I’ve already written about the Luxembourg tax leak case. There are 28,000 documents and I have several more stories to write on the subject, as do others. The story is not going away soon. It’s interesting to notice, though, how well PwC has done in keeping their name out of or way down in any stories written about the leaks in the US press. There are two ways this is done. PwC was well aware the story was coming out, so I am sure that firm professionals worked the phones with the reporters who regularly write about the industry and tax (a small group). They put the firm’s position that the documents were “stolen”, old, and not well understood out there early and often. (The Wall Street Journal had a good balanced perspective in its version.)
The firm also has an easy time convincing many business reporters that it did nothing wrong in Luxembourg. After all, there is nothing wrong with a corporation “maximizing shareholder value by minimizing taxes.” That’s the line of baloney Bloomberg reporters and editors allowed in with no challenge from a lawyer in a story about Warren Buffett’s latest deal for Duracell. We all know there is nothing in the law that imposes a duty on directors or officers to maximize shareholder value or minimize taxes but this Energizer Bunny of a tale just keeps on going because of gullible journalists…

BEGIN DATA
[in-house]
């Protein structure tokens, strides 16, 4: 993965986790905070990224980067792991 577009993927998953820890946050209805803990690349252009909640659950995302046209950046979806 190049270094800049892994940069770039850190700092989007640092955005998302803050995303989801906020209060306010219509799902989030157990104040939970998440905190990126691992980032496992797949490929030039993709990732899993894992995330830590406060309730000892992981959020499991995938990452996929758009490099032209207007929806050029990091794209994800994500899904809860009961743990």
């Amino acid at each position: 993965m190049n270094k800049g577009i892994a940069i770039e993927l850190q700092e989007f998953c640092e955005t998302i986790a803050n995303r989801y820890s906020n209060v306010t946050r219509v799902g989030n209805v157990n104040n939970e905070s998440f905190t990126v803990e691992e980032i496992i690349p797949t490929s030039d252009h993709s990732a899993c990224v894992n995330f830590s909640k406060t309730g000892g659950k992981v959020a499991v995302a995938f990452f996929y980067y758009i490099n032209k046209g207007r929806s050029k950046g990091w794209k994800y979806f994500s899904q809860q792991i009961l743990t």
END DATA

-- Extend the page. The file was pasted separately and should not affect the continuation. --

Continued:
Tesco is another case, in the UK, that’s not getting much media coverage here in the US, considering how big and awful it is for PwC, the auditor. Warren Buffett did lose a lot of money on his investment in Tesco so that did get mentioned a bit. I wrote a few weeks ago at Medium.com about the Tesco fraud.
Tesco’s latest annual report, published in May, says that PwC warned Tesco’s audit committee that commercial income, the income statement line where the problems were hidden, was an “area of focus…”
PwC told investors and other users of the financial statements:
“We focused on this area because of the judgment required in accounting for the commercial income deals and the risk of manipulation of these balances.
PwC missed the fraud anyway.
This case highlights a few interesting things that the PCAOB will cover in this week’s Standing Advisory Group meeting. What is the auditor’s obligation to detect and report on fraud? Should the auditor provide more information about critical matters in the audit opinion? The Tesco case does highlight the efficacy of additional disclosures by the auditor that are now mandated in the UK but heavily resisted here in the US.